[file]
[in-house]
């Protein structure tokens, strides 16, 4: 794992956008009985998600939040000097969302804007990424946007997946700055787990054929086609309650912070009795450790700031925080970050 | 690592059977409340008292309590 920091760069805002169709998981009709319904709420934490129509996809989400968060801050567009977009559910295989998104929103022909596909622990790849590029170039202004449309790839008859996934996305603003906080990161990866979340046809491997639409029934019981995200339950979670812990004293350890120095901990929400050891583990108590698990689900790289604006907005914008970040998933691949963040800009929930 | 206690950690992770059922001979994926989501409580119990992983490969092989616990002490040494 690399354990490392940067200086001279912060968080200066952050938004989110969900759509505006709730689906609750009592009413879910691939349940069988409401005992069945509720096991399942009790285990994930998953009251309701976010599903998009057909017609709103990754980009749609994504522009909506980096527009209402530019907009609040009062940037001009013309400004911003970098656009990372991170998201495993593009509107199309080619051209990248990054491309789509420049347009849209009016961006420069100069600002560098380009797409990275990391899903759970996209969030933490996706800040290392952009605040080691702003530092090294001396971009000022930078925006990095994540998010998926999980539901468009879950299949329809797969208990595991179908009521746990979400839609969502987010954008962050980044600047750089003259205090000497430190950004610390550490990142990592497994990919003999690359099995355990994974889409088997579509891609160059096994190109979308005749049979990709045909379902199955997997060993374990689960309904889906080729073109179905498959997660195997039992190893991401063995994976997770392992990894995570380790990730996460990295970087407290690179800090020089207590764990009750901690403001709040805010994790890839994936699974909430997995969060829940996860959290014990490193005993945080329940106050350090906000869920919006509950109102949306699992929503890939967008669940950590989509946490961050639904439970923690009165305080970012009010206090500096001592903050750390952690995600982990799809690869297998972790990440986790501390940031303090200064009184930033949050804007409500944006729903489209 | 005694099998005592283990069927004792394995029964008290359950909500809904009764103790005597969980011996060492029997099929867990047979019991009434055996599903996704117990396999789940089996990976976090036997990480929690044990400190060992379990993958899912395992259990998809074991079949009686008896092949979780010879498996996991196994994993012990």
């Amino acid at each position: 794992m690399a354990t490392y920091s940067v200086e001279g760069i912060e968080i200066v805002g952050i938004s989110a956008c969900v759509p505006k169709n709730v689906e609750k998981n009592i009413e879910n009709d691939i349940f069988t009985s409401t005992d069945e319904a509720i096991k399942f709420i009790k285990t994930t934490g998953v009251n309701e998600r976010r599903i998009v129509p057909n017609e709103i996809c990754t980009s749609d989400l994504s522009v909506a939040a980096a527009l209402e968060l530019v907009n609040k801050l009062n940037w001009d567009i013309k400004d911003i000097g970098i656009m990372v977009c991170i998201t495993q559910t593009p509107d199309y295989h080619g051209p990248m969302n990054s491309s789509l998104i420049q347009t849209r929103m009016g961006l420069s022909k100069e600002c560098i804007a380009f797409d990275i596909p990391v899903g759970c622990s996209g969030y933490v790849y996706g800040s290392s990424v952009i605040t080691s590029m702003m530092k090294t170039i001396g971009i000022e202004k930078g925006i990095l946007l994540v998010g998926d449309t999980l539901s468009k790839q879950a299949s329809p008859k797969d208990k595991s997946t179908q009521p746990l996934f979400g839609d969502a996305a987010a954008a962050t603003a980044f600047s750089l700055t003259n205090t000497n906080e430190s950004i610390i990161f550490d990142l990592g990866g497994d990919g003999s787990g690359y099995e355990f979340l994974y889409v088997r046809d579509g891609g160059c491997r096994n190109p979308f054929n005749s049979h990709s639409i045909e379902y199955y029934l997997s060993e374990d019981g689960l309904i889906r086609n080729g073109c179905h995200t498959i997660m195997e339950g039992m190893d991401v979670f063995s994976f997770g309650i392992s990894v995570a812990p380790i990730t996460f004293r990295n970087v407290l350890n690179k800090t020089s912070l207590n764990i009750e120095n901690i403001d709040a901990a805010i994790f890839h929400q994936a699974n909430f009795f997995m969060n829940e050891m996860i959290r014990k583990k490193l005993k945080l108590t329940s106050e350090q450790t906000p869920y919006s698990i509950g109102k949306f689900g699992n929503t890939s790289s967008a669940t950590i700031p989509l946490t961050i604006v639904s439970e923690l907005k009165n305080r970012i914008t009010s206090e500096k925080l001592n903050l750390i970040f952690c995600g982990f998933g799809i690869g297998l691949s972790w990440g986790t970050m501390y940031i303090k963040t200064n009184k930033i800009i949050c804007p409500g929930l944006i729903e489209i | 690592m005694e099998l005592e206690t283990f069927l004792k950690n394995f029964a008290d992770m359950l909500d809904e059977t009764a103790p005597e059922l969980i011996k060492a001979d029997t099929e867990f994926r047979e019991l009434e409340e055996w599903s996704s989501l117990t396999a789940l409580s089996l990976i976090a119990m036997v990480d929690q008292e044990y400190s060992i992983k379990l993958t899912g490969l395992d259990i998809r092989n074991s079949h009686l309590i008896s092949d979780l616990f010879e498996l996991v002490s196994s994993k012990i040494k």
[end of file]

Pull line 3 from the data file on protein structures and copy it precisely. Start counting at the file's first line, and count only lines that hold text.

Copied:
């Amino acid at each position: 794992m690399a354990t490392y920091s940067v200086e001279g760069i912060e968080i200066v805002g952050i938004s989110a956008c969900v759509p505006k169709n709730v689906e609750k998981n009592i009413e879910n009709d691939i349940f069988t009985s409401t005992d069945e319904a509720i096991k399942f709420i009790k285990t994930t934490g998953v009251n309701e998600r976010r599903i998009v129509p057909n017609e709103i996809c990754t980009s749609d989400l994504s522009v909506a939040a980096a527009l209402e968060l530019v907009n609040k801050l009062n940037w001009d567009i013309k400004d911003i000097g970098i656009m990372v977009c991170i998201t495993q559910t593009p509107d199309y295989h080619g051209p990248m969302n990054s491309s789509l998104i420049q347009t849209r929103m009016g961006l420069s022909k100069e600002c560098i804007a380009f797409d990275i596909p990391v899903g759970c622990s996209g969030y933490v790849y996706g800040s290392s990424v952009i605040t080691s590029m702003m530092k090294t170039i001396g971009i000022e202004k930078g925006i990095l946007l994540v998010g998926d449309t999980l539901s468009k790839q879950a299949s329809p008859k797969d208990k595991s997946t179908q009521p746990l996934f979400g839609d969502a996305a987010a954008a962050t603003a980044f600047s750089l700055t003259n205090t000497n906080e430190s950004i610390i990161f550490d990142l990592g990866g497994d990919g003999s787990g690359y099995e355990f979340l994974y889409v088997r046809d579509g891609g160059c491997r096994n190109p979308f054929n005749s049979h990709s639409i045909e379902y199955y029934l997997s060993e374990d019981g689960l309904i889906r086609n080729g073109c179905h995200t498959i997660m195997e339950g039992m190893d991401v979670f063995s994976f997770g309650i392992s990894v995570a812990p380790i990730t996460f004293r990295n970087v407290l350890n690179k800090t020089s912070l207590n764990i009750e120095n901690i403001d709040a901990a805010i994790f890839h929400q994936a699974n909430f009795f997995m969060n829940e050891m996860i959290r014990k583990k490193l005993k945080l108590t329940s106050e350090q450790t906000p869920y919006s698990i509950g109102k949306f689900g699992n929503t890939s790289s967008a669940t950590i700031p989509l946490t961050i604006v639904s439970e923690l907005k009165n305080r970012i914008t009010s206090e500096k925080l001592n903050l750390i970040f952690c995600g982990f998933g799809i690869g297998l691949s972790w990440g986790t970050m501390y940031i303090k963040t200064n009184k930033i800009i949050c804007p409500g929930l944006i729903e489209i | 690592m005694e099998l005592e206690t283990f069927l004792k950690n394995f029964a008290d992770m359950l909500d809904e059977t009764a103790p005597e059922l969980i011996k060492a001979d029997t099929e867990f994926r047979e019991l009434e409340e055996w599903s996704s989501l117990t396999a789940l409580s089996l990976i976090a119990m036997v990480d929690q008292e044990y400190s060992i992983k379990l993958t899912g490969l395992d259990i998809r092989n074991s079949h009686l309590i008896s092949d979780l616990f010879e498996l996991v002490s196994s994993k012990i040494k």